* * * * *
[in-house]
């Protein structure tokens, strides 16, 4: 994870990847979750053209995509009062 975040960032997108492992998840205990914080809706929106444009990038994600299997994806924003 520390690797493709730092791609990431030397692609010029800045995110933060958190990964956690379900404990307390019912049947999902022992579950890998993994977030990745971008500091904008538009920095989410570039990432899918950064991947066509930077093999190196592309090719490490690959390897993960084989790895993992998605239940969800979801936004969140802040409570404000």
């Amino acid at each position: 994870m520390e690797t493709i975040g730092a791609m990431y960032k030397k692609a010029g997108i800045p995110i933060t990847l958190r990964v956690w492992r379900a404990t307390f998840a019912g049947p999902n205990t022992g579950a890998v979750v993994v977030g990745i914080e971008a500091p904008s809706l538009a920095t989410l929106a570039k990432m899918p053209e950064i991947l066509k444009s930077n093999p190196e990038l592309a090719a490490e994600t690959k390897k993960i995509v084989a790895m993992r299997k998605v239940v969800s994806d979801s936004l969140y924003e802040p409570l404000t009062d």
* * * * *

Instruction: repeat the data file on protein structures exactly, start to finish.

[in-house]
């Protein structure tokens, strides 16, 4: 994870990847979750053209995509009062 975040960032997108492992998840205990914080809706929106444009990038994600299997994806924003 520390690797493709730092791609990431030397692609010029800045995110933060958190990964956690379900404990307390019912049947999902022992579950890998993994977030990745971008500091904008538009920095989410570039990432899918950064991947066509930077093999190196592309090719490490690959390897993960084989790895993992998605239940969800979801936004969140802040409570404000």
């Amino acid at each position: 994870m520390e690797t493709i975040g730092a791609m990431y960032k030397k692609a010029g997108i800045p995110i933060t990847l958190r990964v956690w492992r379900a404990t307390f998840a019912g049947p999902n205990t022992g579950a890998v979750v993994v977030g990745i914080e971008a500091p904008s809706l538009a920095t989410l929106a570039k990432m899918p053209e950064i991947l066509k444009s930077n093999p190196e990038l592309a090719a490490e994600t690959k390897k993960i995509v084989a790895m993992r299997k998605v239940v969800s994806d979801s936004l969140y924003e802040p409570l404000t009062d």